Interestingly, MYCN is also a computationally predicted target of miR-34a. Although Welch et al [28] were unable to experimentally validate MYCN as a miR-34a target with their luciferase reporter constructs, Wei et al [31] definitively demonstrated that MYCN is a direct target of miR-34a [30, 31]. In fact, there are two functional miR-34a target sites in the MYCN 3’ UTR [31]. The targeting of MYCN by miR-34a provides an explanation as to why loss of chromosome 1p occurs preferentially in MNA tumors, since a functionally active miR-34a locus would negate the effects of MYCN amplification by blocking the translation of the MYCN mRNA into MYCN protein. The direct down-regulation of MYCN by ectopic up-regulation of miR-34a would also be expected to significantly contribute to the anti-proliferative phenotype induced by this miRNA. In addition to targeting E2F3 and MYCN, other genes involved with cell proliferation or apoptosis have been shown to be targeted by miR-34a, including BCL2 [32], CCND1 [33] and CDK6 [33].

Extremely high resolution comparative genomic hybridization analysis of microarrays has indicated that virtually all of the deletions affecting chromosome 1p in neuroblastoma appear to be hemizygous deletions [34], so that it is likely that other genetic mechanisms are involved with lowering the expression of the non-deleted miR-34a allele. DNA sequence analysis of miR-34a failed to detect any mutations at this locus in 30 tumors [30], while epigenetic silencing of miR-34a through hypermethylation of the promoter region is another possibility that warrants further study. Interestingly, several groups have now demonstrated that the p53 transcription factor directly binds to the 5’ region of the miR-34a gene and is required for the up-regulation of this miRNA [32, 35-38]. Since MYCN directly up-regulates the expression of the MDM2 gene, whose product antagonizes the action of p53, it seems plausible that MYCN over-expression is indirectly down-regulating the expression of miR-34a, as illustrated in Fig. (3). P53, which is mutated in approximately 50% of all human tumors, is rarely mutated in primary neuroblastomas [39], possibly because of the down-modulation of miR-34a, a down-stream mediator of p53 pathway. It will be interesting to determine if there is a significant inverse correlation between miR-34a expression and p53 mutations in other forms of cancer as well.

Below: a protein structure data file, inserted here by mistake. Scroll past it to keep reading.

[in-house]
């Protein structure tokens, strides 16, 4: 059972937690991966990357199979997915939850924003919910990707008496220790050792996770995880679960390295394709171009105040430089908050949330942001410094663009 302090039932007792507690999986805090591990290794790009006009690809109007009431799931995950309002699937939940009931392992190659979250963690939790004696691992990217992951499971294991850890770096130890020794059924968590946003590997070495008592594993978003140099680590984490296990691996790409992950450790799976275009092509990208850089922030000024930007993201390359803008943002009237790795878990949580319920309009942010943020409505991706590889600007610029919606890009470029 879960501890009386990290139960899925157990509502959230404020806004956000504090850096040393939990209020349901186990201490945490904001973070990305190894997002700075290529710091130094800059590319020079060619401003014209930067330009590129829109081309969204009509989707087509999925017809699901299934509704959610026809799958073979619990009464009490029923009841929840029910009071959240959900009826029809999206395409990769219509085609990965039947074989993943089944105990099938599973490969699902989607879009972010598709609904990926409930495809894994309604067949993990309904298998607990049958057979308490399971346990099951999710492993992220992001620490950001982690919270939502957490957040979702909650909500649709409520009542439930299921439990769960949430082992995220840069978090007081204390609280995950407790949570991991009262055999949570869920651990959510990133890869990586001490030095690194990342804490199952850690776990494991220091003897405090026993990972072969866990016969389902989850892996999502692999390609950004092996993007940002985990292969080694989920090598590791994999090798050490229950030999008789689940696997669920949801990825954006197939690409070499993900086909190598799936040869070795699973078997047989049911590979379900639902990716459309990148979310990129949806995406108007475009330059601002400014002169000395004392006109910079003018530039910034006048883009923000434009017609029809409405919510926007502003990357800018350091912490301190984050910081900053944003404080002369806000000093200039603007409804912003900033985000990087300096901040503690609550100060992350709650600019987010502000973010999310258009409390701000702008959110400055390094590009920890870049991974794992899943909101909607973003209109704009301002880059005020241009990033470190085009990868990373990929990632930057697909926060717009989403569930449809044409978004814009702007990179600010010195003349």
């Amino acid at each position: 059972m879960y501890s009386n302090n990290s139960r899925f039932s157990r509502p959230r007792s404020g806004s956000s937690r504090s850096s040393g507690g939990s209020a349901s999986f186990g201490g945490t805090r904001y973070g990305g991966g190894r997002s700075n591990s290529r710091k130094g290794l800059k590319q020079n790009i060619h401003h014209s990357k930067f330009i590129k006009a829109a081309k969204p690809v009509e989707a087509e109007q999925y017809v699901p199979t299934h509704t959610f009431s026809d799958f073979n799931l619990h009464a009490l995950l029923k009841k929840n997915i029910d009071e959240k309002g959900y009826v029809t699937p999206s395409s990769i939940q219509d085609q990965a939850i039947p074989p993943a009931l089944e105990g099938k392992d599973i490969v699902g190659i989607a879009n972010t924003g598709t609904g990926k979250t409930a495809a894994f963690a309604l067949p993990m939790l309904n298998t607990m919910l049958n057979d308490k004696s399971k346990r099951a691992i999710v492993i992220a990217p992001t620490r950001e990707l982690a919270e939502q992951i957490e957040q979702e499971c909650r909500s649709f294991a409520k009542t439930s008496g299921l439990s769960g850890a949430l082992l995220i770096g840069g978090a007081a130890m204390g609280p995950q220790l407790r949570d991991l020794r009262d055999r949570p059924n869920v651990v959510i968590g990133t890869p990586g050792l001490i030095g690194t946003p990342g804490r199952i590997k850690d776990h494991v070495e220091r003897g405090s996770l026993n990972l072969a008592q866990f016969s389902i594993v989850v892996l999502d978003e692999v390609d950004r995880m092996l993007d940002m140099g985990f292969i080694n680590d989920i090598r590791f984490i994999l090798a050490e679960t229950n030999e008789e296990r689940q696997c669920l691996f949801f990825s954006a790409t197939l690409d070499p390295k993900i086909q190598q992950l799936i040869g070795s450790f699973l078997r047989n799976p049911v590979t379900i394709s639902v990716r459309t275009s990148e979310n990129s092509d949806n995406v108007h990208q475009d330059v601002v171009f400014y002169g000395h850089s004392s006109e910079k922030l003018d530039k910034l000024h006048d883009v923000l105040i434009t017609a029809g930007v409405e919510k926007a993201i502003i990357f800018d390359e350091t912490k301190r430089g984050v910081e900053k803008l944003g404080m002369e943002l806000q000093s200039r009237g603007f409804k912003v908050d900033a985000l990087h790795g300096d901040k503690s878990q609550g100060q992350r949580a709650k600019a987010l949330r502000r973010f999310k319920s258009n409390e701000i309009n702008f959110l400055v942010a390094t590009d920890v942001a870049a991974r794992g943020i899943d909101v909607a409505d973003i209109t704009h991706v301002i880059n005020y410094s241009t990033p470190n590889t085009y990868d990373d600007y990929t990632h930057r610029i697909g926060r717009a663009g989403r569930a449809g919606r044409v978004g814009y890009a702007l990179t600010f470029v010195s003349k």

Fig. (3)
MiR34a genetic pathway. The MYCN transcription factor directly up-regulates the transcription of MDM2, which antagonizes the action of the p53 transcription factor. The down-regulation of P53 protein by MDM2 should indirectly cause the down-regulation ...

Intriguingly, initial results suggest that a miR-34 family member mapping to a region that is commonly deleted on chromosome 11q, miR-34c, also has anti-proliferative effects when artificially up-regulated in neuroblastoma cell lines [30]. Similar to miR-34a, miR-34c is also directly regulated by p53 [40]. Since loss of 11q represents a neuroblastoma subtype that is primarily independent of the MNA/1p- subtype, it is tempting to speculate that loss of at least one miR-34 family member is an essential property of most metastatic neuroblastoma. The possibility that miR-34 family members have complementary functions in the neuroblastoma cell of origin is an intriguing hypothesis requiring further testing. Clearly, the development of methods leading to the up-regulation of endogenous miR-34a or ectopic introduction of miR-34a in MYCN amplified neuroblastoma could potentially be of significant benefit in the treatment of neuroblastoma, as could the restoration of miR34c activity in 11q- tumors.

Altered Regulation of MiRNAs in Response to Retinoic Acid Treatment